This study is designed to test the safety and efficacy of lenalidomide in older patients
(age > 60 years) with untreated acute myeloid leukemia without chromosomal abnormalities
The incidence of AML increases with age, and current treatment options for the older patient
population with newly diagnosed AML (AML >= 60) is limited, all with poor outcomes. AML >=
60 patients are more likely to have poor-risk cytogenetics abnormalities, and many have a
preceding myelodysplastic syndrome (MDS). Traditional induction chemotherapy approaches in
AML with cytarabine and anthracyclines yield remissions in 45-60% of AML >= 60, however the
vast majority of these patients relapse with a median survival of about 9 months. These
patients are rarely candidates for potentially curative allogeneic stem cell
transplantation. Many untreated AML >= 60 patients are not candidates for aggressive
therapy, and those who do receive therapy have a significant induction mortality of 10-20%,
and significant hematologic toxicity occurs in over 30%, with no change in overall survival
compared with supportive care. AML >= 60 patients with favorable risk cytogenetics have a
modest improvement in prognosis, for example with a 5 year overall survival of ~20%,
compared with 0% in other cytogenetic categories. Thus, all eligible patients with AML >=
60 should be recommended a clinical trial, regardless of whether they would be offered
generally ineffective traditional induction chemotherapy. More effective and less toxic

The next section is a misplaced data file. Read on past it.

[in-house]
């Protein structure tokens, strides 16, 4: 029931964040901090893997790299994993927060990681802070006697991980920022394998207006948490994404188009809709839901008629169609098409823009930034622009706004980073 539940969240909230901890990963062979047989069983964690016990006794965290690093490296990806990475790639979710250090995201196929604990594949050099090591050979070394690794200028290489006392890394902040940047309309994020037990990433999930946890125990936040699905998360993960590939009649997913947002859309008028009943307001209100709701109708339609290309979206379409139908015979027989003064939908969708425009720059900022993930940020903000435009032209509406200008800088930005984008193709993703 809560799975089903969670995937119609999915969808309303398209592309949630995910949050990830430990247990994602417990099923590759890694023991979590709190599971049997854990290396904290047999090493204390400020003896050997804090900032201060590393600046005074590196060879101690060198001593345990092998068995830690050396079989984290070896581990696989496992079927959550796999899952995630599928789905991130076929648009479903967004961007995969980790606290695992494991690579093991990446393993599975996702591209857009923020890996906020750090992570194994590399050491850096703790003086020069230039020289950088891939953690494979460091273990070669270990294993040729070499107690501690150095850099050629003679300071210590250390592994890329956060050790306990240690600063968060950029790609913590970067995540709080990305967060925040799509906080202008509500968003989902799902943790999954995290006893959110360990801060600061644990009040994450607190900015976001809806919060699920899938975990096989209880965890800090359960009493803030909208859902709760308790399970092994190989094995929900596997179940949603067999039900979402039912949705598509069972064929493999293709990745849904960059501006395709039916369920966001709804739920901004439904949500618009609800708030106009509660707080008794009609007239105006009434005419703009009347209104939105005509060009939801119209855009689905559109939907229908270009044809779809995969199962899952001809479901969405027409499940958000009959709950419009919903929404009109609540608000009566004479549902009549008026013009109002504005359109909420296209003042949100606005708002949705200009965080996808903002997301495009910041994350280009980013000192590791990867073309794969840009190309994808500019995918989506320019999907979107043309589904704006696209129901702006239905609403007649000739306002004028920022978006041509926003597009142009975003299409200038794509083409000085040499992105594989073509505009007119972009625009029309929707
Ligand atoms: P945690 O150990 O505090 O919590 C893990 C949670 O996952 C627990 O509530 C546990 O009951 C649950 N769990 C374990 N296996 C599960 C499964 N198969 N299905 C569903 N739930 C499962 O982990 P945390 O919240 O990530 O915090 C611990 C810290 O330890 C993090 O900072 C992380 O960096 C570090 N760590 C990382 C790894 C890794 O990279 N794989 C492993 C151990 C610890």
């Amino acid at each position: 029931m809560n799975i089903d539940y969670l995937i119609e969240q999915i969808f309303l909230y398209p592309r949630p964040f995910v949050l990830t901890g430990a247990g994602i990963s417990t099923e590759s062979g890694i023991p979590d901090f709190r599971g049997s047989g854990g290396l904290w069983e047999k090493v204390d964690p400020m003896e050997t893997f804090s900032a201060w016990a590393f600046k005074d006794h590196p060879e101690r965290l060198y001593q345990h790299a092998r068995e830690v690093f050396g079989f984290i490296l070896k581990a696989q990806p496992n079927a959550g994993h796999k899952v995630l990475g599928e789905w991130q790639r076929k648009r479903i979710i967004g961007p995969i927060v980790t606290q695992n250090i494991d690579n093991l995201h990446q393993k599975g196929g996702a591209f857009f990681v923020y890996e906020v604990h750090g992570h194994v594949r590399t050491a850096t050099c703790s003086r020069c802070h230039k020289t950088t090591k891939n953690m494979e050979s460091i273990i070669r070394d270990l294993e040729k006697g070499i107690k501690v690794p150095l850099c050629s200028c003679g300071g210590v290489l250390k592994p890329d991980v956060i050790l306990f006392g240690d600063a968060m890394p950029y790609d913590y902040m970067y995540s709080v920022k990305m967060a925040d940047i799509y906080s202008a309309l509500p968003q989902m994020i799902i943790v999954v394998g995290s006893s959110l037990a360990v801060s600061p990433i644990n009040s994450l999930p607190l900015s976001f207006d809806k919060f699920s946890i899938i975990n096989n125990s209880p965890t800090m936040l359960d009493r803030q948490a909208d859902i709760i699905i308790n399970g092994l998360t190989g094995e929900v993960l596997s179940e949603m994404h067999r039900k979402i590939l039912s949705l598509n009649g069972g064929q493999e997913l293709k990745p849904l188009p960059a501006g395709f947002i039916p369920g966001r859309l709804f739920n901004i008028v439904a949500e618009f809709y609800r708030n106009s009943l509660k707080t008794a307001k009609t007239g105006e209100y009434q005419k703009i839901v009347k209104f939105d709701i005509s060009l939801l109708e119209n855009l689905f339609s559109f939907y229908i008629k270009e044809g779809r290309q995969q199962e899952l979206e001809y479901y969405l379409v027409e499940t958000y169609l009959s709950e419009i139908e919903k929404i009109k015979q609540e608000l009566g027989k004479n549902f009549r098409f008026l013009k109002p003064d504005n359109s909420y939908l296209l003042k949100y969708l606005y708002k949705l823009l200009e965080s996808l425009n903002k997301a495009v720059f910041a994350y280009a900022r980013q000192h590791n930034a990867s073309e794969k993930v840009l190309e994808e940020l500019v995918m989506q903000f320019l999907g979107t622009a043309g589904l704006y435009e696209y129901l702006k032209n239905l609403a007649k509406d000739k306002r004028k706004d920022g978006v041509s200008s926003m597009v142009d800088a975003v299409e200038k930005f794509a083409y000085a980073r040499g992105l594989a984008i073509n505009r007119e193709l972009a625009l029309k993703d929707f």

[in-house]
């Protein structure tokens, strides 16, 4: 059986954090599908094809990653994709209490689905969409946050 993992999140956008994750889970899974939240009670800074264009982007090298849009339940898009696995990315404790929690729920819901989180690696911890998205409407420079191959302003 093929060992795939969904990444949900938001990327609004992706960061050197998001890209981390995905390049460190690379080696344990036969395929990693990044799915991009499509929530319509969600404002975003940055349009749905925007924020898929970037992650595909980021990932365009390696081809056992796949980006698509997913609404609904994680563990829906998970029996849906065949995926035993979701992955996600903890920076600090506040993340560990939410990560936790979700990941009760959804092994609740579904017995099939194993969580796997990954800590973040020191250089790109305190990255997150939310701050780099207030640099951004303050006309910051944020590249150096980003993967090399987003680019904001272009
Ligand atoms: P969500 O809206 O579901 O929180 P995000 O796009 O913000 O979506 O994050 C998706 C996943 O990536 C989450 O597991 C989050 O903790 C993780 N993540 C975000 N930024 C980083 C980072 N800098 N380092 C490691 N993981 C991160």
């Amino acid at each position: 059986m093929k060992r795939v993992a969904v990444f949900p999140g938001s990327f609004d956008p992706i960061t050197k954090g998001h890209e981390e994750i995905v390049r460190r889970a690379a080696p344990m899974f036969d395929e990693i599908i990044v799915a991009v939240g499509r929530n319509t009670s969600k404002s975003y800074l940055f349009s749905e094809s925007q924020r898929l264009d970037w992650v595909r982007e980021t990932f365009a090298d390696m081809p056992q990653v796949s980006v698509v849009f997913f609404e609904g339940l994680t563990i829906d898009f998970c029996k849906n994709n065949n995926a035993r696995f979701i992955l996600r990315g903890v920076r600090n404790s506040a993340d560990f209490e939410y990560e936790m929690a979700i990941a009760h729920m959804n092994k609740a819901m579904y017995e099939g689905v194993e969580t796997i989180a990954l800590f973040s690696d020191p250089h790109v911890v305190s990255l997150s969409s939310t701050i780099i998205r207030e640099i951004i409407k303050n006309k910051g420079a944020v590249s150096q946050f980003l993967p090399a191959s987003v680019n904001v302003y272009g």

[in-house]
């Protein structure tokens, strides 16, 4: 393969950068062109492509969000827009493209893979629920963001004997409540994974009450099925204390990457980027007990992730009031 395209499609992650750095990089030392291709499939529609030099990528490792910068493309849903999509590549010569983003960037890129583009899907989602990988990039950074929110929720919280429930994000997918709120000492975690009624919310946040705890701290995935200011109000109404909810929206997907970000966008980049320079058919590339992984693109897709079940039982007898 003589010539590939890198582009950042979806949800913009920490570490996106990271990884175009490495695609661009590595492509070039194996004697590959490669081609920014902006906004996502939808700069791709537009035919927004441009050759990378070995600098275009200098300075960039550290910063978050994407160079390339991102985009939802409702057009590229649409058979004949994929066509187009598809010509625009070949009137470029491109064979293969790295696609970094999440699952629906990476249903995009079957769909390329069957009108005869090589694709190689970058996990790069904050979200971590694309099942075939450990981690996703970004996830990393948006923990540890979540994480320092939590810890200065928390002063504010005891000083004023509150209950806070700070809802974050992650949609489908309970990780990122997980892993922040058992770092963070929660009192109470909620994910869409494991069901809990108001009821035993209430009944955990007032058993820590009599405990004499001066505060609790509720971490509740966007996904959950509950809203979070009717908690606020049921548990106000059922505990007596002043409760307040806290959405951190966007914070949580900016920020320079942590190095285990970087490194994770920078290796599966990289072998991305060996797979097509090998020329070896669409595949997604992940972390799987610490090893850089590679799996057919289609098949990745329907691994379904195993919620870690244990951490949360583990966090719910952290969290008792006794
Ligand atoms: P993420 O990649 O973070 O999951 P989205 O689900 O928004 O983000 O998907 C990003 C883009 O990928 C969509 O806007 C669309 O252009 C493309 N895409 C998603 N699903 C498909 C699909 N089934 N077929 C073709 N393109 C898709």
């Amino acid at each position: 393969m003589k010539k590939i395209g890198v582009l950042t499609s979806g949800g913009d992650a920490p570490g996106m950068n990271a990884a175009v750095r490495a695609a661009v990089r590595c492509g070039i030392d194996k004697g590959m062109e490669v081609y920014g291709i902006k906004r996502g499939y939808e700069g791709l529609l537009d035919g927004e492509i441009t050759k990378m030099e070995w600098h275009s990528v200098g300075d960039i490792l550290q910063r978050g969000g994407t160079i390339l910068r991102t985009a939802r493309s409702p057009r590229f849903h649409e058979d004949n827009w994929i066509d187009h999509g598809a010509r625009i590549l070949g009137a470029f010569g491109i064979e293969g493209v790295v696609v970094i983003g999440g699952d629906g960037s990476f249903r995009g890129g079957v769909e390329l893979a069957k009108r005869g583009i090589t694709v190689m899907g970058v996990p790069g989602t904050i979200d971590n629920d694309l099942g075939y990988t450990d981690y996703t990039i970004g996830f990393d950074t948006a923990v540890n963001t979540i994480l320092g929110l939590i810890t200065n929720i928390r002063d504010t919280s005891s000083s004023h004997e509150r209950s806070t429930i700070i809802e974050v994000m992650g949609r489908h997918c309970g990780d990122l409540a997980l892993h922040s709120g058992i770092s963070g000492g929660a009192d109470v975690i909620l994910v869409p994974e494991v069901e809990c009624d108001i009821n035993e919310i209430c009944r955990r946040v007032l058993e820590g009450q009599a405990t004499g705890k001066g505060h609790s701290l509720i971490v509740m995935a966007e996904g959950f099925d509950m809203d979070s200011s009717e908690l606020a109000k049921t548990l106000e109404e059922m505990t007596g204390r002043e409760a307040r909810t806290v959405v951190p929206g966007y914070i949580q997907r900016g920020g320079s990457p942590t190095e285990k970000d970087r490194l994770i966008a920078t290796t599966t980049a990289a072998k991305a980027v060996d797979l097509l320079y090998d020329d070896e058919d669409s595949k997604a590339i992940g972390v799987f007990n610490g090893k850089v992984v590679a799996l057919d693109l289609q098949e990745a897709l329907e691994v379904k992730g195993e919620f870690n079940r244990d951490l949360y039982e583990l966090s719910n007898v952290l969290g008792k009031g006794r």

therapies are needed for the treatment of AML in this older patient population, indeed the
preferred first line therapy in the national cancer center network (NCCN) guidelines for AML
is a clinical trial.
In trials of lenalidomide in patients with MDS the dose of lenalidomide has been reduced for
myelotoxicity and/or thrombocytopenia. However, current paradigms for the therapy of acute
myeloid leukemia are based on using high doses of myelosuppressive chemotherapy and
supporting the patient through a 4-5 weeks period of neutropenia/thrombocytopenia in an
attempt to eliminate the malignant clone. Based on its efficacy in the related myeloid
disorder MDS, and the close relationship between MDS and AML in patients > 60, this trial
employs the same paradigm of myelosuppressive therapy using high dose lenalidomide instead
of chemotherapy. Importantly, within the MDS trials using low doses of lenalidomide,
responses were observed in 3/9 (33%) of patients with excess blasts (RAEB/RAEB-t), which are
now classified as evolving into AML or AML. This suggests that the therapeutic effect of
lenalidomide occurs in the setting of a large percentage of blasts, such as AML, although
the dose and schedule of lenalidomide administration is different. The response of AML >=
60 patients to the proposed high dose lenalidomide regimen is unknown. Following high dose
lenalidomide, in those patients that have a response, we propose using a lower dose
maintenance strategy similar to the FDA approved dosing for MDS. The maintenance phase will